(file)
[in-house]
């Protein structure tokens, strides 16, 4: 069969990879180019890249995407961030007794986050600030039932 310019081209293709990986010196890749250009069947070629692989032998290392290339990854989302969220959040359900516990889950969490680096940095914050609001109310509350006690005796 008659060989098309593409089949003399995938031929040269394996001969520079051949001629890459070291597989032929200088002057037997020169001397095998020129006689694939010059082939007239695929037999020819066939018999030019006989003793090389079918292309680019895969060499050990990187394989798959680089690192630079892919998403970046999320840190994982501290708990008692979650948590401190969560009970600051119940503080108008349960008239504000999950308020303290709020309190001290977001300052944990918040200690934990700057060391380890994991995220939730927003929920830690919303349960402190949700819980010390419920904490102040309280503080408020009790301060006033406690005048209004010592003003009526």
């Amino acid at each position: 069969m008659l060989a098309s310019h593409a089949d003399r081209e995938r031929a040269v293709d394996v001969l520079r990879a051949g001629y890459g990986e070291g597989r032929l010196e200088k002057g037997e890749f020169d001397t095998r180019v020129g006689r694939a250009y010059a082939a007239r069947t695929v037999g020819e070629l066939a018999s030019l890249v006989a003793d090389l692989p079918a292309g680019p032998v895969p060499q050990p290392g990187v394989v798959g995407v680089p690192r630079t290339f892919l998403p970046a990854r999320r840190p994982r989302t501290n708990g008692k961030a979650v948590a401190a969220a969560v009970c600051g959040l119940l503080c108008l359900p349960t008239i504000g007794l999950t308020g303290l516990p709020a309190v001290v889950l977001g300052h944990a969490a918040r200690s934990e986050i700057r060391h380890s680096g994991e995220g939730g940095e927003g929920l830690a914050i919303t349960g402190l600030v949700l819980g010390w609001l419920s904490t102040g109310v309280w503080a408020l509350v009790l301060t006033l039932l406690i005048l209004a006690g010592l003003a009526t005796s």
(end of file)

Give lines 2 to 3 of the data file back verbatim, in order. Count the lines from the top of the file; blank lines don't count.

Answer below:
């Protein structure tokens, strides 16, 4: 069969990879180019890249995407961030007794986050600030039932 310019081209293709990986010196890749250009069947070629692989032998290392290339990854989302969220959040359900516990889950969490680096940095914050609001109310509350006690005796 008659060989098309593409089949003399995938031929040269394996001969520079051949001629890459070291597989032929200088002057037997020169001397095998020129006689694939010059082939007239695929037999020819066939018999030019006989003793090389079918292309680019895969060499050990990187394989798959680089690192630079892919998403970046999320840190994982501290708990008692979650948590401190969560009970600051119940503080108008349960008239504000999950308020303290709020309190001290977001300052944990918040200690934990700057060391380890994991995220939730927003929920830690919303349960402190949700819980010390419920904490102040309280503080408020009790301060006033406690005048209004010592003003009526």
């Amino acid at each position: 069969m008659l060989a098309s310019h593409a089949d003399r081209e995938r031929a040269v293709d394996v001969l520079r990879a051949g001629y890459g990986e070291g597989r032929l010196e200088k002057g037997e890749f020169d001397t095998r180019v020129g006689r694939a250009y010059a082939a007239r069947t695929v037999g020819e070629l066939a018999s030019l890249v006989a003793d090389l692989p079918a292309g680019p032998v895969p060499q050990p290392g990187v394989v798959g995407v680089p690192r630079t290339f892919l998403p970046a990854r999320r840190p994982r989302t501290n708990g008692k961030a979650v948590a401190a969220a969560v009970c600051g959040l119940l503080c108008l359900p349960t008239i504000g007794l999950t308020g303290l516990p709020a309190v001290v889950l977001g300052h944990a969490a918040r200690s934990e986050i700057r060391h380890s680096g994991e995220g939730g940095e927003g929920l830690a914050i919303t349960g402190l600030v949700l819980g010390w609001l419920s904490t102040g109310v309280w503080a408020l509350v009790l301060t006033l039932l406690i005048l209004a006690g010592l003003a009526t005796s």